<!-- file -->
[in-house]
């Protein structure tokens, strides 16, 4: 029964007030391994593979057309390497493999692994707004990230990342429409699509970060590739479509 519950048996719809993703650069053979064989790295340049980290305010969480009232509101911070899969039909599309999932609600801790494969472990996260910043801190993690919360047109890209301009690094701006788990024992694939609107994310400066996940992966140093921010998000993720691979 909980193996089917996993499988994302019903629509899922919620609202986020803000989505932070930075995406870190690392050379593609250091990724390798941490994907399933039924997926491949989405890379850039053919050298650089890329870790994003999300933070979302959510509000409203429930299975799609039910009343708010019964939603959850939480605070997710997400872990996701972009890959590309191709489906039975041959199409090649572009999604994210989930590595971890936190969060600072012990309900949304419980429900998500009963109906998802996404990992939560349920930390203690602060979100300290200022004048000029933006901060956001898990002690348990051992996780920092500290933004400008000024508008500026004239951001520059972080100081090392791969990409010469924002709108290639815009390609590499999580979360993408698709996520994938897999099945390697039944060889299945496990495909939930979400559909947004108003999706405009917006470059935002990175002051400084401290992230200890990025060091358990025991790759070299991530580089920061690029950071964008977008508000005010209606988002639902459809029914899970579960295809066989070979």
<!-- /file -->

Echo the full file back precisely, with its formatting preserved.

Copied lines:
[in-house]
């Protein structure tokens, strides 16, 4: 029964007030391994593979057309390497493999692994707004990230990342429409699509970060590739479509 519950048996719809993703650069053979064989790295340049980290305010969480009232509101911070899969039909599309999932609600801790494969472990996260910043801190993690919360047109890209301009690094701006788990024992694939609107994310400066996940992966140093921010998000993720691979 909980193996089917996993499988994302019903629509899922919620609202986020803000989505932070930075995406870190690392050379593609250091990724390798941490994907399933039924997926491949989405890379850039053919050298650089890329870790994003999300933070979302959510509000409203429930299975799609039910009343708010019964939603959850939480605070997710997400872990996701972009890959590309191709489906039975041959199409090649572009999604994210989930590595971890936190969060600072012990309900949304419980429900998500009963109906998802996404990992939560349920930390203690602060979100300290200022004048000029933006901060956001898990002690348990051992996780920092500290933004400008000024508008500026004239951001520059972080100081090392791969990409010469924002709108290639815009390609590499999580979360993408698709996520994938897999099945390697039944060889299945496990495909939930979400559909947004108003999706405009917006470059935002990175002051400084401290992230200890990025060091358990025991790759070299991530580089920061690029950071964008977008508000005010209606988002639902459809029914899970579960295809066989070979």